Do noisy parties and large group outings fill you with dread? Do you often find yourself craving time alone, whether it’s snuggling in bed with your favourite book or watching a movie from the comfort of home? Do you hesitate to speak up in public settings? Does excessive socialising leave you feeling drained?
You might just be an introvert!
For the uninitiated, an introvert is a person who prefers spending time alone, or in less stimulating environments. Too much social stimulation (e.g. loud parties and crowds) can leave an introvert feeling drained; solitude helps them recharge. Conversely, extroverts prefer spending time with people and feel energised by spending time with others. According to Psychology Today, an estimated 16 to 50 percent of the population are introverts.
Being an introvert at university can seem daunting, what with the stress of adapting to your new environment and having to make new friends. But introverted students can thrive, even if it seems your temperament is more of a bane than a boon.
Without further ado, here are some tips on surviving university as an introvert:
1. Be willing to step out of your comfort zone
Many of us are creatures of habit. Be it in the food we eat to the people we mingle with, we prefer familiarity and routine over novelty and variety. Stepping foot into university means getting used to a new environment, new classmates and professors – which can be stressful for introverts.
However, taking baby steps out of your comfort zone will go a long way towards making your life at university more enjoyable. This includes embracing the art of small talk to help you make friends, learning to say ‘Hi!’ to your classmates when you’d rather slip into class with your head down, and contributing to class discussions when you typically would not.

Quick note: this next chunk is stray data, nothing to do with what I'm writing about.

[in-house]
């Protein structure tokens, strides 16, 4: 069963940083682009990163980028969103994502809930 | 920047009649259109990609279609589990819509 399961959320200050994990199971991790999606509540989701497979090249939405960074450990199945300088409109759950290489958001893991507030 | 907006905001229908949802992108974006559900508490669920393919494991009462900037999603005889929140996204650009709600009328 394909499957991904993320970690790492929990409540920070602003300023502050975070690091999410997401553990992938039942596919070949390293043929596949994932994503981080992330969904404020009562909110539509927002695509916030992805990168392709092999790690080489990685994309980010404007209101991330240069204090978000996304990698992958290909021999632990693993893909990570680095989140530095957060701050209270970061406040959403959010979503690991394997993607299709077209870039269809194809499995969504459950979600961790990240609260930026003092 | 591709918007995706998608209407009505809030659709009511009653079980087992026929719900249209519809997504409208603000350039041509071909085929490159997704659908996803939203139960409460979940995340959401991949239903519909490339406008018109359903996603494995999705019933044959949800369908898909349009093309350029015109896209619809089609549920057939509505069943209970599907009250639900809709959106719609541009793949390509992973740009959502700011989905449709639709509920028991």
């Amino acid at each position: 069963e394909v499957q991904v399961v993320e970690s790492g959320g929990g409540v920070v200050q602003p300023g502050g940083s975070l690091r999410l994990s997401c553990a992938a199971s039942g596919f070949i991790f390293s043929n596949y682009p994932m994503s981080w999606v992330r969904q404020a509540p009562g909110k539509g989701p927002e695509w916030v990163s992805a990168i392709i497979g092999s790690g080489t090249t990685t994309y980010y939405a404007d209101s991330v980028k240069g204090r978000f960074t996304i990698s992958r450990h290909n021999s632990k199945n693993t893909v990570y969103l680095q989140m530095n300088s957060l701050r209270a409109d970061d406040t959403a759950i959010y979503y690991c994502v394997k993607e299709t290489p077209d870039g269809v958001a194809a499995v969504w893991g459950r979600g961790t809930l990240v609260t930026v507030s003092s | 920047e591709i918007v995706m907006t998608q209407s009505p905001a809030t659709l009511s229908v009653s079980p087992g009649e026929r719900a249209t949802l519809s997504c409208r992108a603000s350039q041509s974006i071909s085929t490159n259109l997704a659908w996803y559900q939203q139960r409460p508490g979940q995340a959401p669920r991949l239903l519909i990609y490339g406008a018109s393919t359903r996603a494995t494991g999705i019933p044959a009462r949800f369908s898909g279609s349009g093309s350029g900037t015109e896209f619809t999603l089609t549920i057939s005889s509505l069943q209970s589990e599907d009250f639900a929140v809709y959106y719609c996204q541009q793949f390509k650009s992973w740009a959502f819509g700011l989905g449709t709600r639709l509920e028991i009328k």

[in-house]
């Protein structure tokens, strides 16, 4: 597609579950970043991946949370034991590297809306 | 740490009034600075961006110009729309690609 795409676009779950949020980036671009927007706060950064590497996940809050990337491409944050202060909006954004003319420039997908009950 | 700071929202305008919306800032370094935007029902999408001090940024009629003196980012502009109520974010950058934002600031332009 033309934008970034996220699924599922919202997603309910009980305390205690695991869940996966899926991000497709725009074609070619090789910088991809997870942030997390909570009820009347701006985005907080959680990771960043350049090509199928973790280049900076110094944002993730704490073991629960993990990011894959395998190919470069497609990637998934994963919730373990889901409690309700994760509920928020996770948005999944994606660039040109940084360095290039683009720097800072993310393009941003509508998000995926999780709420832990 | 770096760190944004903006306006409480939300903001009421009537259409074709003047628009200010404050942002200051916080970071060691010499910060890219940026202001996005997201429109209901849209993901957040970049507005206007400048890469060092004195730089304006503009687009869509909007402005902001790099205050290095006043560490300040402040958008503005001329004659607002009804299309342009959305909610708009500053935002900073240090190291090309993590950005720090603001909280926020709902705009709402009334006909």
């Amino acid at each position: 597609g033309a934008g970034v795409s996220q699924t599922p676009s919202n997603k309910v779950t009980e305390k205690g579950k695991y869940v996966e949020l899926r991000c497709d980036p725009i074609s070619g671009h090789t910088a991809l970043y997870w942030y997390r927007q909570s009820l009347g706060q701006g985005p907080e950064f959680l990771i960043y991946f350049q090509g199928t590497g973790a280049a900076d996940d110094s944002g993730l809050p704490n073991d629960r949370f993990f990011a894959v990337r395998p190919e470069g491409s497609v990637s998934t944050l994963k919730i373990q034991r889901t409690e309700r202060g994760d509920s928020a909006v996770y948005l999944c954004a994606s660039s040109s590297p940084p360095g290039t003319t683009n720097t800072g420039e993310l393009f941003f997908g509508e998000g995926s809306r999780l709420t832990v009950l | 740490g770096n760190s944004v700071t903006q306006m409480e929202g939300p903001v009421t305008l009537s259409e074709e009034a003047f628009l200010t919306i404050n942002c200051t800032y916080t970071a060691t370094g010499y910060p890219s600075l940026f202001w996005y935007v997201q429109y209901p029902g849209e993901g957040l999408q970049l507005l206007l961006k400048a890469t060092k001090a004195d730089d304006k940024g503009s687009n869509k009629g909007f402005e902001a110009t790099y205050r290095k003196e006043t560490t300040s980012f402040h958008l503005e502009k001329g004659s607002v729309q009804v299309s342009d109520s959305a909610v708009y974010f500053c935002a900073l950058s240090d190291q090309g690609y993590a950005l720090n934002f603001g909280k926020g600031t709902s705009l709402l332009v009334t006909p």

You’ll find that what you once found a challenge soon gets easier with time.
2. Join a club or society
Joining a club or society is one of the quickest ways to meet new people and ease into your new environment.
So whether it’s a sports club or the debate team, these co-curricular activities will help you meet like-minded folk who share the same interests as you.
You could also use this time to try something new and pick up a brand-new skill.
3. Befriend an extrovert
While introverts and extroverts may have different interpretations of ‘fun’ (i.e. having a Netflix marathon in your bedroom vs going to a raucous party), introverts will always benefit from having extrovert friends.
For starters, extroverts, who may thrive in social settings, can help broaden your horizons. You can tap into their social circle and meet new people, or they can give you the push you need to branch out and try something new. This could be anything from going to a party you dreaded (and, surprisingly, find that it wasn’t as bad as you thought), to trying new places to eat.
If socialising doesn’t come naturally to you, you could also learn social cues from your extroverted pals; from getting ideas on small talk topics to learning how to be more outgoing.
4. Embrace your unique self
At times, it can feel difficult to live in a world that seems to favour extroverted individuals – especially in an intense university environment. A long day of classes, group discussions and co-curricular activities can leave an introvert feeling drained, often leading to bedroom hibernation.
While university is an apt time to be proactive and to try new things, it’s also important to know your limits. So while you might want to start saying ‘yes’ to more social outings to get yourself out of your shell, remember that it’s also OK to say ‘no’ if you need to recharge.
Pretending to be an extrovert can be physically and mentally exhausting, so stay true to who you are. Let your friendships bloom naturally – after all, introverts have their unique strengths, and the world needs a balance between introverts and extroverts.